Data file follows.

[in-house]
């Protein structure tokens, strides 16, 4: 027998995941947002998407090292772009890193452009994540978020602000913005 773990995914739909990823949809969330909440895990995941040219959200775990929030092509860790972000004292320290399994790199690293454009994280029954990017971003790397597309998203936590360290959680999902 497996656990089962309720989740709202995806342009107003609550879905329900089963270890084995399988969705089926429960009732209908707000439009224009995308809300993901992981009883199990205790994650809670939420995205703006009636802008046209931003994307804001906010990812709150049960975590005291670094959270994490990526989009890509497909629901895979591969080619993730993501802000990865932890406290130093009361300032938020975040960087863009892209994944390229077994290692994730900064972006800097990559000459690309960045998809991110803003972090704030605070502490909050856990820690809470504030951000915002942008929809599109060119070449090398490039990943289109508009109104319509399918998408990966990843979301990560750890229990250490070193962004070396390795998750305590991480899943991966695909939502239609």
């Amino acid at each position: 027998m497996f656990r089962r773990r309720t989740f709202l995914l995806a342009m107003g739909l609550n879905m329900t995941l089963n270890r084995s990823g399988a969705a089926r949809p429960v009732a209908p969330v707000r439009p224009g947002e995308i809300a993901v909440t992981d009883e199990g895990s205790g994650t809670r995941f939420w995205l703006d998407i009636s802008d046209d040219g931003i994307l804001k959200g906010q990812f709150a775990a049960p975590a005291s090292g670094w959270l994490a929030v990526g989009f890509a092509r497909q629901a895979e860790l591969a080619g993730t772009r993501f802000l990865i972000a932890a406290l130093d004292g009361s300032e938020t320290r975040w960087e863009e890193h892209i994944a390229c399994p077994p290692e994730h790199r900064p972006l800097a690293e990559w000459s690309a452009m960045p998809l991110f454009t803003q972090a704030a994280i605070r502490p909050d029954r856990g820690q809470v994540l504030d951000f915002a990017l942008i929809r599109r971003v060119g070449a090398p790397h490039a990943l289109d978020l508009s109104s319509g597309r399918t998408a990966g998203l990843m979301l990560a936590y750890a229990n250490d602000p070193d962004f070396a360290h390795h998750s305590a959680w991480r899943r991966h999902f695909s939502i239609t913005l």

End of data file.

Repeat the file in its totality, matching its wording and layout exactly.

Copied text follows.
[in-house]
């Protein structure tokens, strides 16, 4: 027998995941947002998407090292772009890193452009994540978020602000913005 773990995914739909990823949809969330909440895990995941040219959200775990929030092509860790972000004292320290399994790199690293454009994280029954990017971003790397597309998203936590360290959680999902 497996656990089962309720989740709202995806342009107003609550879905329900089963270890084995399988969705089926429960009732209908707000439009224009995308809300993901992981009883199990205790994650809670939420995205703006009636802008046209931003994307804001906010990812709150049960975590005291670094959270994490990526989009890509497909629901895979591969080619993730993501802000990865932890406290130093009361300032938020975040960087863009892209994944390229077994290692994730900064972006800097990559000459690309960045998809991110803003972090704030605070502490909050856990820690809470504030951000915002942008929809599109060119070449090398490039990943289109508009109104319509399918998408990966990843979301990560750890229990250490070193962004070396390795998750305590991480899943991966695909939502239609």
């Amino acid at each position: 027998m497996f656990r089962r773990r309720t989740f709202l995914l995806a342009m107003g739909l609550n879905m329900t995941l089963n270890r084995s990823g399988a969705a089926r949809p429960v009732a209908p969330v707000r439009p224009g947002e995308i809300a993901v909440t992981d009883e199990g895990s205790g994650t809670r995941f939420w995205l703006d998407i009636s802008d046209d040219g931003i994307l804001k959200g906010q990812f709150a775990a049960p975590a005291s090292g670094w959270l994490a929030v990526g989009f890509a092509r497909q629901a895979e860790l591969a080619g993730t772009r993501f802000l990865i972000a932890a406290l130093d004292g009361s300032e938020t320290r975040w960087e863009e890193h892209i994944a390229c399994p077994p290692e994730h790199r900064p972006l800097a690293e990559w000459s690309a452009m960045p998809l991110f454009t803003q972090a704030a994280i605070r502490p909050d029954r856990g820690q809470v994540l504030d951000f915002a990017l942008i929809r599109r971003v060119g070449a090398p790397h490039a990943l289109d978020l508009s109104s319509g597309r399918t998408a990966g998203l990843m979301l990560a936590y750890a229990n250490d602000p070193d962004f070396a360290h390795h998750s305590a959680w991480r899943r991966h999902f695909s939502i239609t913005l």